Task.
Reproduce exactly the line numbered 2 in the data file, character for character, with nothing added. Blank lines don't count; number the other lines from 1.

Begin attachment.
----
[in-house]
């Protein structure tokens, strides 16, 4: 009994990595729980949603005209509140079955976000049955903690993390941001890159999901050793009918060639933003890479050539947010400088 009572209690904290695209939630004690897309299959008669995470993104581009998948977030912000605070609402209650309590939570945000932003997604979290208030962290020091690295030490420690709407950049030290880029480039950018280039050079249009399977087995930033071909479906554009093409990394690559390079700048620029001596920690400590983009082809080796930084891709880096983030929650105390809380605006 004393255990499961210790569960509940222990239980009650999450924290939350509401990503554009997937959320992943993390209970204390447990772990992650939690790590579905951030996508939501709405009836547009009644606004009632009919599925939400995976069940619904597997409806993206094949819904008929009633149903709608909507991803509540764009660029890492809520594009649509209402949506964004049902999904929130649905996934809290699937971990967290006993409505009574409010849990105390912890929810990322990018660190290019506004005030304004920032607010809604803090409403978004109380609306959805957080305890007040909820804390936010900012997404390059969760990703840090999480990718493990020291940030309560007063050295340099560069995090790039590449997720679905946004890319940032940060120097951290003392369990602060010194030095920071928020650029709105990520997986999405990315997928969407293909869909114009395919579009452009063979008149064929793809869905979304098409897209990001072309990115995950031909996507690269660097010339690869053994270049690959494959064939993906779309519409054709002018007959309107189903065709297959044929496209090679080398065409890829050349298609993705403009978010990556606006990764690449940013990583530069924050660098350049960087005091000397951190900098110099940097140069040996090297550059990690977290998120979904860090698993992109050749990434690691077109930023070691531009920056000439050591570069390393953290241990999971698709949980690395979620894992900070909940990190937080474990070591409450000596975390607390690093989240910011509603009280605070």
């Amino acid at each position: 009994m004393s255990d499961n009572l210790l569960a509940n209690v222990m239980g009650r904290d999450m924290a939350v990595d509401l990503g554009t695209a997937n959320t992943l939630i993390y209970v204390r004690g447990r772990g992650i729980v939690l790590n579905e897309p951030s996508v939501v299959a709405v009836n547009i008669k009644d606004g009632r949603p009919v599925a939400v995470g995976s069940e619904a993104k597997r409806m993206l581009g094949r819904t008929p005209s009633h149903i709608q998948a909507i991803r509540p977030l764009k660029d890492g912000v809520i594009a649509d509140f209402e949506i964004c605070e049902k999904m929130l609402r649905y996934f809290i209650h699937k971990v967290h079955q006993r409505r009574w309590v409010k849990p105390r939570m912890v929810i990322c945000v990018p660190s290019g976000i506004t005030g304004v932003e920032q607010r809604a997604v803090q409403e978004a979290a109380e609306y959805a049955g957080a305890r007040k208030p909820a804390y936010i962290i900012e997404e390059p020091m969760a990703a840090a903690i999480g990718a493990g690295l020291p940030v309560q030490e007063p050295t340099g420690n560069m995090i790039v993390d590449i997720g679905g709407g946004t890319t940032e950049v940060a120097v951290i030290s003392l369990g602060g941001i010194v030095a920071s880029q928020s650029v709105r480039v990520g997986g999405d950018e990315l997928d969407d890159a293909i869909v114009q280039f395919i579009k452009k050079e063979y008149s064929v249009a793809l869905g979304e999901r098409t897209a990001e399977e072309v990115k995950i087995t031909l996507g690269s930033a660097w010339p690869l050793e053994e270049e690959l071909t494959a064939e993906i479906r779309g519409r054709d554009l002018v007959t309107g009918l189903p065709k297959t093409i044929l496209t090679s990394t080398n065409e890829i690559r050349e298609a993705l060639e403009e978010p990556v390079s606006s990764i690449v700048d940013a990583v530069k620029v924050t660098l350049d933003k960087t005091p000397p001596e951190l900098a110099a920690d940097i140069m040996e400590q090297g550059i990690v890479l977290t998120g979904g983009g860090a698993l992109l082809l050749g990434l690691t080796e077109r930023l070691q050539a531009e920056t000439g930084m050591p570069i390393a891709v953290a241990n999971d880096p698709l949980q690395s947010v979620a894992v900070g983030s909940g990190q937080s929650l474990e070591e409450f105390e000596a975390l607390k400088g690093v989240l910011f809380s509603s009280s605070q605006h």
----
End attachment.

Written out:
């Protein structure tokens, strides 16, 4: 009994990595729980949603005209509140079955976000049955903690993390941001890159999901050793009918060639933003890479050539947010400088 009572209690904290695209939630004690897309299959008669995470993104581009998948977030912000605070609402209650309590939570945000932003997604979290208030962290020091690295030490420690709407950049030290880029480039950018280039050079249009399977087995930033071909479906554009093409990394690559390079700048620029001596920690400590983009082809080796930084891709880096983030929650105390809380605006 004393255990499961210790569960509940222990239980009650999450924290939350509401990503554009997937959320992943993390209970204390447990772990992650939690790590579905951030996508939501709405009836547009009644606004009632009919599925939400995976069940619904597997409806993206094949819904008929009633149903709608909507991803509540764009660029890492809520594009649509209402949506964004049902999904929130649905996934809290699937971990967290006993409505009574409010849990105390912890929810990322990018660190290019506004005030304004920032607010809604803090409403978004109380609306959805957080305890007040909820804390936010900012997404390059969760990703840090999480990718493990020291940030309560007063050295340099560069995090790039590449997720679905946004890319940032940060120097951290003392369990602060010194030095920071928020650029709105990520997986999405990315997928969407293909869909114009395919579009452009063979008149064929793809869905979304098409897209990001072309990115995950031909996507690269660097010339690869053994270049690959494959064939993906779309519409054709002018007959309107189903065709297959044929496209090679080398065409890829050349298609993705403009978010990556606006990764690449940013990583530069924050660098350049960087005091000397951190900098110099940097140069040996090297550059990690977290998120979904860090698993992109050749990434690691077109930023070691531009920056000439050591570069390393953290241990999971698709949980690395979620894992900070909940990190937080474990070591409450000596975390607390690093989240910011509603009280605070």